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The Pilgrimage

When, in 1993, Shuji Nakamura invented the blue LED, for which he won the 2014 Nobel Prize for physics, his first thought was to show it to the greatest name in the Japanese semiconductor industry who had pioneered LEDs in the country, Jun’ichi Nichizawa. Nichizawa had tried to develop a blue LED ten years before without success. The great man ...

Education According To Mr Bell

As one of Edinburgh Royal High School’s less distinguished students, Alexander Graham Bell resented education conducted under strict discipline and consisting of memorising facts by rote. Bell derided the system of “giving out a certain amount of work which must be carried through in a given space of time and putting the children into orderly rows of desks.” Instead Bell ...

Being A Guinea Pig

Although Sony was the first Japanese company to license the transistor, other, bigger companies, like Toshiba, soon out-produced them. Sony co-founder Masaru Ibuka at first took umbrage when a magazine article described Sony as a ‘guinea pig’ in this respect, but soon appreciated that it was an unintended compliment. ”One of our most important jobs is determining how to apply ...

Why Psion Made Pocket Computers.

Psion is one of those start-ups which was profitable from Day 1. “In the first year – 1980- turnover was £120,000 and I made £12,000 profit after paying my salary,” recalls founding CEO David Potter, “and I could see I was going to make a great deal more the following year.” Potter had been going to people who were writing ...

The Promise That Was Never Kept

Ten years ago, half a dozen years on from the 3G auctions, everyone was getting fed up with the slow roll-out of 3G and the poor, unreliable, spotty service. Michel Mayer, then CEO of Freescale, which was still in the wireless business at that point, was vocal in his condemnation of the network operators. “The reason for the slow roll-out ...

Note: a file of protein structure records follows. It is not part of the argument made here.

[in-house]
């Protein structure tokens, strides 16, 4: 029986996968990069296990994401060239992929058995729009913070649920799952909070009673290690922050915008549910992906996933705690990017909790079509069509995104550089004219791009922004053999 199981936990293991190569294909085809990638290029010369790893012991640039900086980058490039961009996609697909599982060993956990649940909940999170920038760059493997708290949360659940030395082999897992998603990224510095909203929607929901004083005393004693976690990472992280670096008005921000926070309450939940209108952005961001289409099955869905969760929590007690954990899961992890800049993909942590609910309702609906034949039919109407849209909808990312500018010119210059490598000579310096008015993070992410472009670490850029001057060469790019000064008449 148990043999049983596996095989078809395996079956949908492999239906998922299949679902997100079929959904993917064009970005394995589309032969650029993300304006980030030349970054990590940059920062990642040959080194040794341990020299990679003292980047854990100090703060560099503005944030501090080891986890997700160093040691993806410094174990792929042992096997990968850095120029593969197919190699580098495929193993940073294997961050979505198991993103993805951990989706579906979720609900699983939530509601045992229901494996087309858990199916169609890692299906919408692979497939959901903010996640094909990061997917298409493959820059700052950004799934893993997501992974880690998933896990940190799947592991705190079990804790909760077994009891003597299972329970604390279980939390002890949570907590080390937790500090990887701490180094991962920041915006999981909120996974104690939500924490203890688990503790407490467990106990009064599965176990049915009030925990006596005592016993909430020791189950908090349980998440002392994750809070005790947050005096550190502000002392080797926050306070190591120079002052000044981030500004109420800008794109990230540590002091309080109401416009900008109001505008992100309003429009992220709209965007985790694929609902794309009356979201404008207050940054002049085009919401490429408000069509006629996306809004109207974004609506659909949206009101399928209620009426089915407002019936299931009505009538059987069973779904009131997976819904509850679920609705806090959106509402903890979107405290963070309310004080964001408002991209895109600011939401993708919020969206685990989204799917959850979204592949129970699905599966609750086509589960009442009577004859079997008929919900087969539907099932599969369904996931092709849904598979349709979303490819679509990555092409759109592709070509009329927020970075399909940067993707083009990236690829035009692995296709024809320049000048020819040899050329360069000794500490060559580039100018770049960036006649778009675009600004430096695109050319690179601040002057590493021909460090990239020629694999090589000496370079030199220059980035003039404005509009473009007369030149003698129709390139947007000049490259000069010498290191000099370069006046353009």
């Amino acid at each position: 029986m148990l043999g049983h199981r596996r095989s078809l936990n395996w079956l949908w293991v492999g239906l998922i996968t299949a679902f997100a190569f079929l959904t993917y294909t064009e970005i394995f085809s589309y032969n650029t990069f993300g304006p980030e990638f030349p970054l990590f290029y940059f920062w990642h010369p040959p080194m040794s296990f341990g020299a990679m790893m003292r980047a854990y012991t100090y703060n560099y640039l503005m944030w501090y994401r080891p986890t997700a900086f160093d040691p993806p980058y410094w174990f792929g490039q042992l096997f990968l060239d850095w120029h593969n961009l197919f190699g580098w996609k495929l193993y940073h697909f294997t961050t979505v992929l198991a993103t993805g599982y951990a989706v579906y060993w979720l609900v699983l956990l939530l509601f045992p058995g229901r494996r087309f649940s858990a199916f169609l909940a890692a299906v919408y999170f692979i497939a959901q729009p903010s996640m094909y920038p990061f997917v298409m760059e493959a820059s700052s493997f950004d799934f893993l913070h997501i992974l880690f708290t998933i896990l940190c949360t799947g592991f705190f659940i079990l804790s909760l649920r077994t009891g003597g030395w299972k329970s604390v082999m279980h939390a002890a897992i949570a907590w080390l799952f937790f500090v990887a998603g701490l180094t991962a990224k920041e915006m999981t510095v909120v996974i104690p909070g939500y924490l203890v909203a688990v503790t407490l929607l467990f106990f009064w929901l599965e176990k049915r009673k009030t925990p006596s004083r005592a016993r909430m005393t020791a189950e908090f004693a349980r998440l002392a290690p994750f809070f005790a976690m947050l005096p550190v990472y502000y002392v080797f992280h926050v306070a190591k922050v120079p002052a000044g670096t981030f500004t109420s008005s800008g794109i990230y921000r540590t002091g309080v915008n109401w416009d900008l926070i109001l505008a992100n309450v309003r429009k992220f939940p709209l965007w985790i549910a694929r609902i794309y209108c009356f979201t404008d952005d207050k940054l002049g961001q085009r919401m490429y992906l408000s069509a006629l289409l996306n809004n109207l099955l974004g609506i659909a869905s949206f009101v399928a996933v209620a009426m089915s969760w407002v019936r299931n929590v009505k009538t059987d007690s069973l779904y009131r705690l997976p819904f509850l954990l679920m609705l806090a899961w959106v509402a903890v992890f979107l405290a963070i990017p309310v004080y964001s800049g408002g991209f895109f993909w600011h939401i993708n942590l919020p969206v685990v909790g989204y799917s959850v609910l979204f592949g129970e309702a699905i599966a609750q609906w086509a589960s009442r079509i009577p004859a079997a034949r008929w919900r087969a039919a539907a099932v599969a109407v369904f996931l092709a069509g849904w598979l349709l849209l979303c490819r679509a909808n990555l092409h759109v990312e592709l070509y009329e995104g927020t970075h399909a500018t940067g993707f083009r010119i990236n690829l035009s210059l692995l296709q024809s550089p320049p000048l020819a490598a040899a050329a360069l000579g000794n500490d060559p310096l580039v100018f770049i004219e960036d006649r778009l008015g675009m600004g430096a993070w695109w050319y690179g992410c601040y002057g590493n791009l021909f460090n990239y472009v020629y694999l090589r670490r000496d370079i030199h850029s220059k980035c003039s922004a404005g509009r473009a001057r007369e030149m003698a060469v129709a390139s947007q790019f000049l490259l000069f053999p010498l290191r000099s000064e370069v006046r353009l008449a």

Asparagus or Spaghetti?

Eight years ago, the then CTO of NXP, was contemplating that perennial bugbear of the electronics industry – complexity. He boiled it down to a simple choice: Spaghetti or Asparagus?  He reckoned that the industry was moving from spaghetti-like electronics systems design to asparagus-like systems design. “Systems have become very complex. In terms of the architectural challenge it is phenomenal”, said ...

The Man Who Went Multi-Core 25 Years Early

Multicore has been the thing ever since the industry ran out of GHz but, 35 years ago, it wasn’t. “We were 25 years early”, says David May, Professor of Computer Science at Bristol University, Fellow of the Royal Society, co-founder and CTO of  XMOS, architect of the Chameleon microprocessor which became the Hitachi SH, and, most famously of all, the architect ...

The Wild West

The chip industry was wild and woolly in its early days. Out on the Silicon Frontier men were men and the the game was hard-ball. “We knew exactly what we wanted to do and who could do it and when we needed additional experienced personnel we would reach into the Fairchild organization and take anyone we wanted,” recalls Charlie Sporck ...

Oaks From Acorn

When you ask people what kicked off the Cambridge start-up scene some say Cambridge Consultants, some say Sir Clive Sinclair. Actually it was a bit of both. In 1967, Sinclair Radionics, selling hifi and radios, was doing well. Its turnover topped £100,000 and the company moved to Cambridge. The decision was almost accidental but it had important effects. “In 1967, ...

The Technology Of The Future

Fuel cells are, of course, the technology of the future, but will they always be? In April 2005, IBM and Sanyo announced they had developed a prototype direct methanol fuel cell (DMFC) for notebook PCs that will ‘probably’ be commercialized around 2007 or 2008. The same year, Fujitsu Laboratories and NTT launched a prototype high-capacity micro methanol fuel cell with a ...